Best way to simulate turbulence?

• Jan 2nd 2007, 01:20 AM
TriKri
Best way to simulate turbulence?
What is the best way to simulate air turbulence? I made a program some years ago in VB (really slow, so I converted myself to C++ and SDL). It used a 2-dimensional matrix to represent a plane. Each element represented a square in the plane and had three properties: Density (actually I had two densities, cause there was two differen kind of gases, so there was really four properties), x velocity and y velocity. From the density I calculated a pressure, which gave a force when multiplying it with the side length of the squares (ok I know I have to multiply a pressure with an area to get a force, but let's just say I had divided everything by the height of the squares. Since they really didn't got any height). Each square had a fix position, it was only the gases inside the squares which moved around between the different squares. In this way I could simulate blast waves quite good.

I have already started to make a new such program in C++, using SDL. But I wonder, is there some better way of doing this? There maybe is a better representation form than just a matrix?

And then if you instead of air want to simulate turbulence in an uncompressible fluid, like water, how do you do that? You can't have the density property anymore, since water is uncompressible and hence can't change density, or can you? Or can you replace that property with some other property, or is it possible to do the simulation completely without the property?
• Jan 2nd 2007, 04:04 AM
ticbol
Quote:

Originally Posted by TriKri
What is the best way to simulate air turbulence? I made a program some years ago in VB (really slow, so I converted myself to C++ and SDL). It used a 2-dimensional matrix to represent a plane. Each element represented a square in the plane and had three properties: Density (actually I had two densities, cause there was two differen kind of gases, so there was really four properties), x velocity and y velocity. From the density I calculated a pressure, which gave a force when multiplying it with the side length of the squares (ok I know I have to multiply a pressure with an area to get a force, but let's just say I had divided everything by the height of the squares. Since they really didn't got any height). Each square had a fix position, it was only the gases inside the squares which moved around between the different squares. In this way I could simulate blast waves quite good.

I have already started to make a new such program in C++, using SDL. But I wonder, is there some better way of doing this? There maybe is a better representation form than just a matrix?

And then if you instead of air want to simulate turbulence in an uncompressible fluid, like water, how do you do that? You can't have the density property anymore, since water is uncompressible and hence can't change density, or can you? Or can you replace that property with some other property, or is it possible to do the simulation completely without the property?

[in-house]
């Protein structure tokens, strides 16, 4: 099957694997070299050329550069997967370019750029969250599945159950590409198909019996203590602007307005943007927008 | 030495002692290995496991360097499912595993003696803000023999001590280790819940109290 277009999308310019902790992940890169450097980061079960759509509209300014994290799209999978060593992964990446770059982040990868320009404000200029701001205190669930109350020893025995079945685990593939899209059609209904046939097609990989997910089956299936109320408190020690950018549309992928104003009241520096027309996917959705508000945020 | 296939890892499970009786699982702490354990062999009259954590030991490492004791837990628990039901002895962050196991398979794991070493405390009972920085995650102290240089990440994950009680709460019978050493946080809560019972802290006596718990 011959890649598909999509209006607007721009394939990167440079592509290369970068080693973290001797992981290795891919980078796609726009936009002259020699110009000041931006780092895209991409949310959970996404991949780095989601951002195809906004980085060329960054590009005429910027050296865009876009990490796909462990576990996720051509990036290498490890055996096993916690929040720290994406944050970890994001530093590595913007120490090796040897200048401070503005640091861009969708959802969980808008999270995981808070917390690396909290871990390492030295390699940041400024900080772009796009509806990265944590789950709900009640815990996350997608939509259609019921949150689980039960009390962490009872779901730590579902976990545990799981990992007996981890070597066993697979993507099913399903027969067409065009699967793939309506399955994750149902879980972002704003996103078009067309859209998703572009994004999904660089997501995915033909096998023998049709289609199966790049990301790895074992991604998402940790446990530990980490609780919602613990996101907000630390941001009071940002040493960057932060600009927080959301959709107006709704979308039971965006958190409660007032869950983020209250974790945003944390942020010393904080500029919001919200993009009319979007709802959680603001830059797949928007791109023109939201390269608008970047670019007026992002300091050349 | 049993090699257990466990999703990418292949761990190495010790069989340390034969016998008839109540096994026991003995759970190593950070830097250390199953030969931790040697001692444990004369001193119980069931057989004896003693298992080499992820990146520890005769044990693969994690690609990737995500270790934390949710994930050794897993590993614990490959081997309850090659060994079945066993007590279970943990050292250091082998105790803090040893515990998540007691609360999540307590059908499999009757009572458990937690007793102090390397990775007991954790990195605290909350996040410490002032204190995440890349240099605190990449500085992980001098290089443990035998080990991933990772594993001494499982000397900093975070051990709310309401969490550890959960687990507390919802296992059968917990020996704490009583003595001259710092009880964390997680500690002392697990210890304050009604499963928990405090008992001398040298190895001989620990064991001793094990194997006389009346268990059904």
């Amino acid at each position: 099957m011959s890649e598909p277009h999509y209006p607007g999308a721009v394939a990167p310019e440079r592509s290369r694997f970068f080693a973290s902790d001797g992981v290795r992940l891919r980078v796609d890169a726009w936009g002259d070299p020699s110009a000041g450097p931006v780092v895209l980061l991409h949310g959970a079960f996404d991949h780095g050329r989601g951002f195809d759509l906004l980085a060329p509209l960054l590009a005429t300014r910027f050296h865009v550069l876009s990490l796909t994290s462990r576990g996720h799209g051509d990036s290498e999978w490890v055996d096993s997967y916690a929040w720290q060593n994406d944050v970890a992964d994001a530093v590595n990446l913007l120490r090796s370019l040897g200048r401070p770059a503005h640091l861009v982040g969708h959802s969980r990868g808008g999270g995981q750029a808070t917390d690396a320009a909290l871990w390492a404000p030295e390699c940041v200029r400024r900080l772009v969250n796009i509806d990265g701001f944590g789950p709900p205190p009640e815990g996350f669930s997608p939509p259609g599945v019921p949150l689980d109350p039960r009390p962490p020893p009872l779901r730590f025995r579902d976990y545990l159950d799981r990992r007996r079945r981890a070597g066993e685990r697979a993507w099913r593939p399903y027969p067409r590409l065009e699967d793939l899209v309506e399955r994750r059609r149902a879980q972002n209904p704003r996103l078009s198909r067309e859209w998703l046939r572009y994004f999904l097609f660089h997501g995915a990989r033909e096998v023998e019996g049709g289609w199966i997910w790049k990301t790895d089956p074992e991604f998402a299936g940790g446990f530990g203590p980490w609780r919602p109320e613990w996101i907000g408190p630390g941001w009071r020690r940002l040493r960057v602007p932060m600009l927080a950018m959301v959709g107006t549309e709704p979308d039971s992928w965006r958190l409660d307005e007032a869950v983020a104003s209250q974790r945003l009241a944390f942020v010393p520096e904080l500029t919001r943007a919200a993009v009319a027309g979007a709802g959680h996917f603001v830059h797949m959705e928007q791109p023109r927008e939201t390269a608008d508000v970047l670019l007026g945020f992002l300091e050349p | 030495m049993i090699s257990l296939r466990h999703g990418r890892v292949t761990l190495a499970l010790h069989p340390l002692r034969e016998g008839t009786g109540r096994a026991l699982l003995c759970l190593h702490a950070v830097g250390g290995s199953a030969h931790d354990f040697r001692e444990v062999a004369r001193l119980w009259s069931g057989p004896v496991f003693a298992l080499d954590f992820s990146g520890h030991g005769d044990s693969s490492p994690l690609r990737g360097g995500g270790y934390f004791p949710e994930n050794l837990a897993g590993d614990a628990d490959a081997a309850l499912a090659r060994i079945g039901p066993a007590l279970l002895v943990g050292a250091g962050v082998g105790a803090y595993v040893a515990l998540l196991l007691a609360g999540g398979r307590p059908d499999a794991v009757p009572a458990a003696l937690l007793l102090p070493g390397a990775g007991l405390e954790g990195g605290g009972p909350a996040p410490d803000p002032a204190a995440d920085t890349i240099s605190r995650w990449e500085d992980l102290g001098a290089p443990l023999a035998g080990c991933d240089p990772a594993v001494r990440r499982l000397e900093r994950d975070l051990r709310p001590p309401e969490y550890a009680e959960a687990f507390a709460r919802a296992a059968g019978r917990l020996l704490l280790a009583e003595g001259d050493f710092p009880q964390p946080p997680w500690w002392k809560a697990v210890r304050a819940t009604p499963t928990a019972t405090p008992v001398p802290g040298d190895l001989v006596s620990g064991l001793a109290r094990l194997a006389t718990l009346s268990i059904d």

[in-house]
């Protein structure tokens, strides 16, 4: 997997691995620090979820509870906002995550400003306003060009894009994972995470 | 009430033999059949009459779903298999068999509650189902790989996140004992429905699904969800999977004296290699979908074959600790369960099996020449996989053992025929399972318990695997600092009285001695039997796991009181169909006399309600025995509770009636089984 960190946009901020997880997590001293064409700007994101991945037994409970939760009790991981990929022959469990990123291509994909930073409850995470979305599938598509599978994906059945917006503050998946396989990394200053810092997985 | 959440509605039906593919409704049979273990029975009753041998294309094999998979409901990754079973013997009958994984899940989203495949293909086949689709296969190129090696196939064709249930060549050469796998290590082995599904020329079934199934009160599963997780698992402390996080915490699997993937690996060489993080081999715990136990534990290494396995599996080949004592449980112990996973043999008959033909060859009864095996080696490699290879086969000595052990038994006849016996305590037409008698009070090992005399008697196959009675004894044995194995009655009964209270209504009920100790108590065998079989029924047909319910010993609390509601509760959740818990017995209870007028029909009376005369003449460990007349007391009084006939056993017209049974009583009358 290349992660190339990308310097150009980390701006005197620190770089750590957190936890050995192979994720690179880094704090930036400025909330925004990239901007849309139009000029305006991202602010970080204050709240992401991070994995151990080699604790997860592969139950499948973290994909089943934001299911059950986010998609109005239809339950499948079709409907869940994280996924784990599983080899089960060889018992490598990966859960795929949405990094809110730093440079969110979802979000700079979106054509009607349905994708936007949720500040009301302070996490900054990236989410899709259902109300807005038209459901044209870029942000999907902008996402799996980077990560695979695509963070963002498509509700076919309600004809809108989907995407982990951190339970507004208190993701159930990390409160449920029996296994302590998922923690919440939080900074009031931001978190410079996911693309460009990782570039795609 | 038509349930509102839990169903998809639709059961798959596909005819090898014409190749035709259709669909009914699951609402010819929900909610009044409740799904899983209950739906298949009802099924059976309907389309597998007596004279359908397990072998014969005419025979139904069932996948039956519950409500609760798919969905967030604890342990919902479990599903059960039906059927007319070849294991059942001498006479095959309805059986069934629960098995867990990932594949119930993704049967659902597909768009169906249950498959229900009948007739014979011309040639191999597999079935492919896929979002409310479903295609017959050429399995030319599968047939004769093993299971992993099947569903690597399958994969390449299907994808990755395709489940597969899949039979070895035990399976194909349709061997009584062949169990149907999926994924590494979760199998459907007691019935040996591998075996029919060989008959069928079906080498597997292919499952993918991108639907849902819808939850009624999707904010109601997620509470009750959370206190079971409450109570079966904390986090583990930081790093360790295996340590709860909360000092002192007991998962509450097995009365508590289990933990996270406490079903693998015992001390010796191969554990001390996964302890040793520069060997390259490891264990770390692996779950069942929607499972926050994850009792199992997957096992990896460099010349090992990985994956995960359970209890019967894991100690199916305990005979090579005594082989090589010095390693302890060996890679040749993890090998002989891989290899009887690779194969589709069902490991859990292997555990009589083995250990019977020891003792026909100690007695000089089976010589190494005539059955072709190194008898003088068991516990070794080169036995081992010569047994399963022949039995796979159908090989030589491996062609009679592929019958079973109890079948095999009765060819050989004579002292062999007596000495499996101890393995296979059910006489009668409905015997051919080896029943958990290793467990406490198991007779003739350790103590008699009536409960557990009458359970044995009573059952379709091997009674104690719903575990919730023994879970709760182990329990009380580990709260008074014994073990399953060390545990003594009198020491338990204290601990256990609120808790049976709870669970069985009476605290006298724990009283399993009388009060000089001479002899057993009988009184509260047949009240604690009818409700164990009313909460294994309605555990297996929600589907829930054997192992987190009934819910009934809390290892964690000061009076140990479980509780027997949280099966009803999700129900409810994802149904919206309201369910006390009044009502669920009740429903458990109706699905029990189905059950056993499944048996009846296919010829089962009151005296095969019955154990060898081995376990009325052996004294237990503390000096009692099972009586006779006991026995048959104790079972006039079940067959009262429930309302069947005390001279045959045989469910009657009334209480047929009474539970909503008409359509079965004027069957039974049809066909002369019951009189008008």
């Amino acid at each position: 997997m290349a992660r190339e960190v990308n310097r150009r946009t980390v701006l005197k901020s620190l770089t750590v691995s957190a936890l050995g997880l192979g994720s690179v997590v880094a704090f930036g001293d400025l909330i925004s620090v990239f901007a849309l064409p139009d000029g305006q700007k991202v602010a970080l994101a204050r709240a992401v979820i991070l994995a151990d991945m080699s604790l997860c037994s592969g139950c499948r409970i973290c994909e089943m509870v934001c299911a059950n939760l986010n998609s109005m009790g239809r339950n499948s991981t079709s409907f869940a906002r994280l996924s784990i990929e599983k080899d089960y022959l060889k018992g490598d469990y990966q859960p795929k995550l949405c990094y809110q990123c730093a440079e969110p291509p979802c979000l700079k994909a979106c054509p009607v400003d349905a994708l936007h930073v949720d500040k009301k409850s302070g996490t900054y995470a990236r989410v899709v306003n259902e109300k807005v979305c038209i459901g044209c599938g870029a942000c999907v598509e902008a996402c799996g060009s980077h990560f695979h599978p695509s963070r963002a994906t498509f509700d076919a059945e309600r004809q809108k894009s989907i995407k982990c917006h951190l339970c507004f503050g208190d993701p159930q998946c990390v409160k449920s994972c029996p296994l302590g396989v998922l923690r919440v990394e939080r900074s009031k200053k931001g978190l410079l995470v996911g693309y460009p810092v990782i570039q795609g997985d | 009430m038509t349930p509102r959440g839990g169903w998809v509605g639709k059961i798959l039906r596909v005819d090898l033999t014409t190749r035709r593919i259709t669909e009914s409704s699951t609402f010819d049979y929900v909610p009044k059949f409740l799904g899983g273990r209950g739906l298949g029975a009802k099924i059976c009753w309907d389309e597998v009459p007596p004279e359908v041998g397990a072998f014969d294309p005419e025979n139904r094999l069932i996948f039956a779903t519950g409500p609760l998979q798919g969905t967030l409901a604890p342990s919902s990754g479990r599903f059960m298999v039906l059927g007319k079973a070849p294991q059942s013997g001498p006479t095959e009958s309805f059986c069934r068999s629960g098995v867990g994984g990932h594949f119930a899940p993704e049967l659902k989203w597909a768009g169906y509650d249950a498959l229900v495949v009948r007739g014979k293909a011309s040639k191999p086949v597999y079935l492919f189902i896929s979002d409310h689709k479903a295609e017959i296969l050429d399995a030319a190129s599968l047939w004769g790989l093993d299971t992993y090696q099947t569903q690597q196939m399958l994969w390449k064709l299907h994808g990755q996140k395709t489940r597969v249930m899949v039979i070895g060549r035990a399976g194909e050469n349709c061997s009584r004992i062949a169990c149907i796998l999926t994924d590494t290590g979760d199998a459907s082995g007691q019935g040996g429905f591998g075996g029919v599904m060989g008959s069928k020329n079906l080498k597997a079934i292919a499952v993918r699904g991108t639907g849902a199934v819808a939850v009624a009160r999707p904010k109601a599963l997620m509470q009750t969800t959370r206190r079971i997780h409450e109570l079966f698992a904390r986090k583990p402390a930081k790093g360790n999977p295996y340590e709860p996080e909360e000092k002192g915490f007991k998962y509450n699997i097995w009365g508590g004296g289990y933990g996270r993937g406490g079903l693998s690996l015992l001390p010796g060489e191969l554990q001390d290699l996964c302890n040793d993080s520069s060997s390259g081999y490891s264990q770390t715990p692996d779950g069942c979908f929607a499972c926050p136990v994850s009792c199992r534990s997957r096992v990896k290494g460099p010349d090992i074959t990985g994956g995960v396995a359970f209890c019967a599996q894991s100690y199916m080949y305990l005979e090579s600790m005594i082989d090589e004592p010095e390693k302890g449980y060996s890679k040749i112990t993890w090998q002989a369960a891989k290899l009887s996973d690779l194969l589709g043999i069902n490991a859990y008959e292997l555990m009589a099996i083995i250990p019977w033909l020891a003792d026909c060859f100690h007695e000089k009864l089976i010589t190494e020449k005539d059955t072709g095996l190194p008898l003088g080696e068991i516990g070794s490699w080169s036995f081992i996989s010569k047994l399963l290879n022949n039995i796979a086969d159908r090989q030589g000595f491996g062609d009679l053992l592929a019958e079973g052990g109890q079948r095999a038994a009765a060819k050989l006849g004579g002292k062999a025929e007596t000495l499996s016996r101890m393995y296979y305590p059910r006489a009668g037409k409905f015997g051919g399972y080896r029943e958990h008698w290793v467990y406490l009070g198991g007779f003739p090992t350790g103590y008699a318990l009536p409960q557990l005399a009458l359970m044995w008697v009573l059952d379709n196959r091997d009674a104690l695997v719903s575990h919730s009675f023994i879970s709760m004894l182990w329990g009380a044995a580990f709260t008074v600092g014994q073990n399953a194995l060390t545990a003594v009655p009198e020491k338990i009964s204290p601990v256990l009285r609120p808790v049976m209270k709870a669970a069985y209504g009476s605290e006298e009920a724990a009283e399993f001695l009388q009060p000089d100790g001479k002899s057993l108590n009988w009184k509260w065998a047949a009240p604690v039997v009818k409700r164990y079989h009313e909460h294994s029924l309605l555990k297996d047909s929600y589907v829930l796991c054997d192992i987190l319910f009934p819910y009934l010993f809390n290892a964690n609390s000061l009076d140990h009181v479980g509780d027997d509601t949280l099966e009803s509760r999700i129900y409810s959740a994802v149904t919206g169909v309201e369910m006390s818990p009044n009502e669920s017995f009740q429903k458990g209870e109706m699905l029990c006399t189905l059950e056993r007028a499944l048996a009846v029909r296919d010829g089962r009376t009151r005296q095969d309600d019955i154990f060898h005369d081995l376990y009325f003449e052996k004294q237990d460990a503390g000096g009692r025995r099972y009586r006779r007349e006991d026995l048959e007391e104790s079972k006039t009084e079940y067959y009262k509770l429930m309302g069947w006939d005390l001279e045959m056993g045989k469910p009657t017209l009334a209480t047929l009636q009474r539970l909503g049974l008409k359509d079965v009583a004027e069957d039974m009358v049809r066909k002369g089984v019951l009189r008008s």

I am not good at computers. I cannot write any program. I can only use simple Excel for my calculations. So I do not pretend I can help you with your question here.
But then I understand turbulence, and I love Applied Math. So maybe I can suggest something that might interest you.

You can change the density of a liquid mixture by mixing liquids of different densities. Fresh water and sea water. Water and oil. Cooking oil and Petroleum oil. Honey and molasses. Water, mercury and liquid gold. Etc.
However, since they are incompressible, you change the mixture, you change the volume of the mixture. So your matrix of equal squares may have to be modified to changing sizes of squares too. Better for more chaotic presentation. Or, if you want to maintain the equal squares, then change the height/thickness of the typical square in a changed mixture. Three-Dimension! Better still for more chaotic/turbulent effect.

The change in volume doesn't have to be due to a mixture of different liquids. Increasing or decreasing the volume of the same, single liquid will do.

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Another.

Instead of a matrix of squares, why not a combination of rows of flows? The rows may have the same width (like the wood flooring in a basketball court) or varying widths. Each row is a different sinusoidal wave (sine or cosine waves). The rows are of varying amplitudes, periods, and/or vertical shifts. The rows may be of squares of varying heights---the heights following the sinusoidal wave in their respective rows.

You may want to create a laminar flow to be transitioned into a turbulent flow here. In the laminar section, use almost similar waves of longer periods and lower amplitudes--or flatter waves. And in the turbulence, use various waves of very short periods and higher amplitudes---for higher and closer peaks and dips.
• Jan 2nd 2007, 04:15 AM
topsquark
Another note. I don't understand turbulence, but I remember reading in my Chaos text that turbulence can arise from vorticity in the flow. You might want to investigate this property.

-Dan